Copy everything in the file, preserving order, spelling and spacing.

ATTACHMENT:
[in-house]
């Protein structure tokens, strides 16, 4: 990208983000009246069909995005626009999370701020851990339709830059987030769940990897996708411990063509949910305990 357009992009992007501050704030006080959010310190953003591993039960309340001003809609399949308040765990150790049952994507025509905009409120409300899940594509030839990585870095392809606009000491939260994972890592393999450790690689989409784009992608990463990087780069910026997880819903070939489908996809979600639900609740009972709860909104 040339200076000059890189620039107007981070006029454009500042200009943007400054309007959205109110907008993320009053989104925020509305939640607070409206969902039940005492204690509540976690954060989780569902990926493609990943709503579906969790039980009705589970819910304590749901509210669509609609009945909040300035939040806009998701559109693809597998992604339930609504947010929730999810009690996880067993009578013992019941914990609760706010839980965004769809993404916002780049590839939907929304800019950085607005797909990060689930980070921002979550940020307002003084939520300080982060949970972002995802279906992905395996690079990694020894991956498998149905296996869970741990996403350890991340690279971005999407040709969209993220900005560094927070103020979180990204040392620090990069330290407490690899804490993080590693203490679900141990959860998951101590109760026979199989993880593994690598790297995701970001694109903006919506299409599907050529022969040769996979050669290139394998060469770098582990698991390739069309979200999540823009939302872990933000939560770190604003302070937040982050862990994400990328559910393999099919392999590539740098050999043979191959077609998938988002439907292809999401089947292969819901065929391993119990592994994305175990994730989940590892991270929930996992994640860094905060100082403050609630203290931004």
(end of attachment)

[in-house]
């Protein structure tokens, strides 16, 4: 990208983000009246069909995005626009999370701020851990339709830059987030769940990897996708411990063509949910305990 357009992009992007501050704030006080959010310190953003591993039960309340001003809609399949308040765990150790049952994507025509905009409120409300899940594509030839990585870095392809606009000491939260994972890592393999450790690689989409784009992608990463990087780069910026997880819903070939489908996809979600639900609740009972709860909104 040339200076000059890189620039107007981070006029454009500042200009943007400054309007959205109110907008993320009053989104925020509305939640607070409206969902039940005492204690509540976690954060989780569902990926493609990943709503579906969790039980009705589970819910304590749901509210669509609609009945909040300035939040806009998701559109693809597998992604339930609504947010929730999810009690996880067993009578013992019941914990609760706010839980965004769809993404916002780049590839939907929304800019950085607005797909990060689930980070921002979550940020307002003084939520300080982060949970972002995802279906992905395996690079990694020894991956498998149905296996869970741990996403350890991340690279971005999407040709969209993220900005560094927070103020979180990204040392620090990069330290407490690899804490993080590693203490679900141990959860998951101590109760026979199989993880593994690598790297995701970001694109903006919506299409599907050529022969040769996979050669290139394998060469770098582990698991390739069309979200999540823009939302872990933000939560770190604003302070937040982050862990994400990328559910393999099919392999590539740098050999043979191959077609998938988002439907292809999401089947292969819901065929391993119990592994994305175990994730989940590892991270929930996992994640860094905060100082403050609630203290931004």